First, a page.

The first four episodes then set up this dilemma, and they do so in a pleasantly entertaining manner and in that respect, it's not so different from the likes of Fairy Tail or Blue Exorcist. The real test of those series comes with how the overarching story is developed in the extended multi-episode adventures. Fairy Tail fared very well in that respect growing in gravity and substance the further the series progressed, the similarly horror-themed Blue Exorcist less so. Nura: Rise of the Yokai Clan at this stage shows considerable promise but not originality. As the various other yokai factions come to light, it's apparent that they relate to various folktale horror creatures that have aspects of snakes, rats, spiders, cats, crows and so on, which brings to mind a similar treatment in Stan Sakai's Japanese folktale inspired comic creation 'Yusagi Yojimbo'. If not original they at least have good personalities and strong character designs.

Without getting too dark however, Nura: Rise of the Yokai Clan does develop well in its first proper extended 5-part episode (episode 5 through 9) that takes Rikuo and his yokai-hunting schoolfriends to Mt. Nejireme. The characters, the themes, the drama and the romance are developed, but more importantly the mythological underpinning of the overall storyline is extended to show the strengths and the weaknesses of creatures that, after all, tend to hide in the shadows. Some are no longer content to remain there in this modern age, and that conflict between tradition and modernity lies at the heart of the conflict that develops into a horror version of samurai ethics. Yes, even monsters have codes of honour and rules of behaviour.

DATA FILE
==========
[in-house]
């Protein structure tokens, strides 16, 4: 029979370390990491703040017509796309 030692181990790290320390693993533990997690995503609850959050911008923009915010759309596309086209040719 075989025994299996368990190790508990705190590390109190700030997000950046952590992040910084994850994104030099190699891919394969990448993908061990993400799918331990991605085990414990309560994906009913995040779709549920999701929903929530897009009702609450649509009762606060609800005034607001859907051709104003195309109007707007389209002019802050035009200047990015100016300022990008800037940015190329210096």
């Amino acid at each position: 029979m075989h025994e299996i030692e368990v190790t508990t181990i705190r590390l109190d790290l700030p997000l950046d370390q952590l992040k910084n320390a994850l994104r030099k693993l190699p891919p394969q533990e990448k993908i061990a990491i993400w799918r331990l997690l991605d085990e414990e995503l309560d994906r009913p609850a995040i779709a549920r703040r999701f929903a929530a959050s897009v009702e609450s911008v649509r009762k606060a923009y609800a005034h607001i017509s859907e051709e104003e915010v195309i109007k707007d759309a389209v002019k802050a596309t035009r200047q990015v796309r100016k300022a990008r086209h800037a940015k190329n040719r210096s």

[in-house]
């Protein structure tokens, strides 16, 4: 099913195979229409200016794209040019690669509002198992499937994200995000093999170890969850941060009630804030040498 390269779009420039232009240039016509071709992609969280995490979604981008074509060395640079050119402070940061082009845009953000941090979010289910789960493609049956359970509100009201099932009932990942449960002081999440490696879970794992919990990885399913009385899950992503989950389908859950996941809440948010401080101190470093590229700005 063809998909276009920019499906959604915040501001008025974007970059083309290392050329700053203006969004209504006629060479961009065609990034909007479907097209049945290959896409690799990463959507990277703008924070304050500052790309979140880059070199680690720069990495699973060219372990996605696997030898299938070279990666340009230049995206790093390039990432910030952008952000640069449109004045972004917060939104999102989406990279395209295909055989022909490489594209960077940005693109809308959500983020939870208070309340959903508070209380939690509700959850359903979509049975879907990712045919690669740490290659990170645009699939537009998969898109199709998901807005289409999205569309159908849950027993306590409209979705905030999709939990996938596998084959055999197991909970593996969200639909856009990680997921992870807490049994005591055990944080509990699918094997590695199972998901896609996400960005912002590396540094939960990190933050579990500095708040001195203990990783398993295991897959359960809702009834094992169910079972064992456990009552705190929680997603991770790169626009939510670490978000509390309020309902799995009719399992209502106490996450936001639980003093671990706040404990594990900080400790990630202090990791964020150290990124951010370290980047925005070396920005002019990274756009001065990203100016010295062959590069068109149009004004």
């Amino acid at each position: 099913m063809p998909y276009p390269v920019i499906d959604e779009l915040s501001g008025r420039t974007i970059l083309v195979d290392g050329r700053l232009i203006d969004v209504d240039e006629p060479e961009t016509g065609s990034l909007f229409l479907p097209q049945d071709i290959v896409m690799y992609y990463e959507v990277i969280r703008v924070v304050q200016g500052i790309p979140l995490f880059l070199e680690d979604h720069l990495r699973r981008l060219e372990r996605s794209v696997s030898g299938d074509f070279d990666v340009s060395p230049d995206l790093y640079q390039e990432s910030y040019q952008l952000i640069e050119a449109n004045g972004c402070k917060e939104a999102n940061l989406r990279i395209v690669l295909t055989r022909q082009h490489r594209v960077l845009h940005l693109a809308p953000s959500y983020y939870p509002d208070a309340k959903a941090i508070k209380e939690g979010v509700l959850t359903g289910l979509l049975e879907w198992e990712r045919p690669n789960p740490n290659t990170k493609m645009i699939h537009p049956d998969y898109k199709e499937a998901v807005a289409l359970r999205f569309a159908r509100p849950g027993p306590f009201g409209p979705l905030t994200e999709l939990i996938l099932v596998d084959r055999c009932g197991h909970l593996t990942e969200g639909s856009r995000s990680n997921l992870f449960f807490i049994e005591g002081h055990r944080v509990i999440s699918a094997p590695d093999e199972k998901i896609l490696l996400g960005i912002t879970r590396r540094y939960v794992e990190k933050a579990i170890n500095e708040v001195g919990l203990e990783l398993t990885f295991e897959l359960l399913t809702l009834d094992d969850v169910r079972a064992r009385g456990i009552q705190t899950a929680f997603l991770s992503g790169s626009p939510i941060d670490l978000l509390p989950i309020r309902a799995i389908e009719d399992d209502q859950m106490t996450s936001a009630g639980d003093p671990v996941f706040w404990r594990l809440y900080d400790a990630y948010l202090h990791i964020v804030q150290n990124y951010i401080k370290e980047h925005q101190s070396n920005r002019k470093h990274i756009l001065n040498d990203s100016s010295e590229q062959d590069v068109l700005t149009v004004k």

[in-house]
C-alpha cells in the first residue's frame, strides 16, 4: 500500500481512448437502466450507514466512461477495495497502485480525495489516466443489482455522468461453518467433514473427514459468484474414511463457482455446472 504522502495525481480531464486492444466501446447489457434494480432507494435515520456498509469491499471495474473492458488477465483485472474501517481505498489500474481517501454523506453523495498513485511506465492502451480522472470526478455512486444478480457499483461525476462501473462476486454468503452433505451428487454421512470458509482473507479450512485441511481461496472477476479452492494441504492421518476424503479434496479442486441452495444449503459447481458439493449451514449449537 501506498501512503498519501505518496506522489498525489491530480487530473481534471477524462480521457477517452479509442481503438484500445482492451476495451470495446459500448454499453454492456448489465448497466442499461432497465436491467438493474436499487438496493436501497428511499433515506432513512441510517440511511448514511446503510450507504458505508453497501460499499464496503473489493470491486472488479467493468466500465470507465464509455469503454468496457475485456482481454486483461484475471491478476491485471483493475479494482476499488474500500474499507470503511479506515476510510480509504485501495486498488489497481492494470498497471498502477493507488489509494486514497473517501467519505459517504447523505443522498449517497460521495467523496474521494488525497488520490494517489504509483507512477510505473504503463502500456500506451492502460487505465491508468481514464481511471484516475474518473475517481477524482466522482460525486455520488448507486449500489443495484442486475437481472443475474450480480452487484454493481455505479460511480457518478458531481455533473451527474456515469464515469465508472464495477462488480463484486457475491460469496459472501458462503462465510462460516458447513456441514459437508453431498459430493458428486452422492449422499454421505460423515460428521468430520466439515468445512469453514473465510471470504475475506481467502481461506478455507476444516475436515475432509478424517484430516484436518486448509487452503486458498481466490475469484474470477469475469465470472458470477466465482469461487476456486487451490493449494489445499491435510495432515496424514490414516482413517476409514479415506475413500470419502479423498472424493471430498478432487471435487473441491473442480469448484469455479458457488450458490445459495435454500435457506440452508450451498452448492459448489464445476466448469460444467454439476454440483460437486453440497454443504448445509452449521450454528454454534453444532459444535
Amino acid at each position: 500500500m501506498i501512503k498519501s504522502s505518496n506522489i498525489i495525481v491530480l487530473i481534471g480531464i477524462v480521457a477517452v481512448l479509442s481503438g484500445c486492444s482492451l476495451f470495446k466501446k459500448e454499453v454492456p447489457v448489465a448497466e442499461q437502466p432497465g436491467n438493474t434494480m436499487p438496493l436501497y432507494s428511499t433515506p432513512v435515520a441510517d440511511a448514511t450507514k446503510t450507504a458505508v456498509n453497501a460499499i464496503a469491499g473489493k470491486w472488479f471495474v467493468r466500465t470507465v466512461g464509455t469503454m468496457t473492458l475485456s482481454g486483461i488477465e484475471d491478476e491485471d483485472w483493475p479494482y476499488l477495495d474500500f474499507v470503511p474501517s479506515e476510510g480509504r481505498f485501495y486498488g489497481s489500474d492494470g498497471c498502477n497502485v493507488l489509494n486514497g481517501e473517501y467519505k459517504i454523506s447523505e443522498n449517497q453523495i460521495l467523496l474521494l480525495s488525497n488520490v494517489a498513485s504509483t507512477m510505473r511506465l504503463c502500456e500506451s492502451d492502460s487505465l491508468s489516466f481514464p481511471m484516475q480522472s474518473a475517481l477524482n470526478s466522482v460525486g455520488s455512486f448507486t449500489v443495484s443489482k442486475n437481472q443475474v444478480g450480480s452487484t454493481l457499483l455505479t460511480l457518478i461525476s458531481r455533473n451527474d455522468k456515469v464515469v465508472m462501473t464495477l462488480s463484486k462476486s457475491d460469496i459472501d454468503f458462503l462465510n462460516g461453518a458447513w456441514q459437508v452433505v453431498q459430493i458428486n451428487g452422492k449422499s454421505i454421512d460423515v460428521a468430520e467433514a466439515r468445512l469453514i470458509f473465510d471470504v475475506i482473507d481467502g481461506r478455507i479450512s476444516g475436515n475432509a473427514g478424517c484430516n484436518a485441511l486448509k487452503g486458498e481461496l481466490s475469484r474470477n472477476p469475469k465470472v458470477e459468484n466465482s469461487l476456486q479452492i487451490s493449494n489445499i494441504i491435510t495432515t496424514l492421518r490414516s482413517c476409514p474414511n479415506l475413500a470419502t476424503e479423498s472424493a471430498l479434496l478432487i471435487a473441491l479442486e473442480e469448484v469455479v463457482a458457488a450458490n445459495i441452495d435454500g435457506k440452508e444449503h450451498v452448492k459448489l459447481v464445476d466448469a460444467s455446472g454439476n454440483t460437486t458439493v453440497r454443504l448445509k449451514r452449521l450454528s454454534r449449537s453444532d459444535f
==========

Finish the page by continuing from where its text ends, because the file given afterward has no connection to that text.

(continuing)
The Disc
Nura: Rise of the Yokai Clan is produced by Kazé and released in the UK by Manga Entertainment on DVD only as a 3-disc DVD set containing 13 episodes. The DVDs are all dual-layer DVD9 discs, with five episodes on the first disc and four on the remaining two. The disc is encoded for Region 2.

The specifications for the DVD set are basic but good. Generally the video quality is fine, with bold colours and reasonable sharpness and clarity. For the most part this is as good as you'd expect, but there are conversion artefacts evident in the form of a slight snagging or jerkiness that is quite noticeable in vertical and horizontal pans. There's enough of this in the series for it to be somewhat distracting.

Both the original Japanese audio track and the English dub are Dolby Digital 2.0. Neither are particularly outstanding. Again the basic sound is more than adequate, but it doesn't have the strength or the dynamic you would expect during action sequences or even during the music of the opening and closing credits. For some reason - presumably to give the impression of a surround track - the DVD sends a signal to my amplifier attempt to convert the 2-channel audio to a wider range, which only has the effect of pushing part of the sound through the centre channel and dampening the overall effect. If you have the option to convert to 2-channel direct, it might improve the audio.

English subtitles are in a proper white font. None of this bright yellow nonsense. Subtitles are mandatory with the Japanese audio and not available with the English dub. These choices are selected from the main menu and cannot be switched via remote.

There are no extra features on the set, not even textless openings or closings, although that is hardly a loss.

At this stage there's nothing particularly fresh or original about Nura: Rise of the Yokai Clan's blend of high-school hi-jinks combined with monster horror, but the series is attractively animated, with strong character designs and a plot that entertains and offers plenty of potential for future development. The specifications of the DVD set by Kazé/Manga Entertainment are fairly basic and not quite up to the usual high standards, but there's nothing here either that causes any major concerns.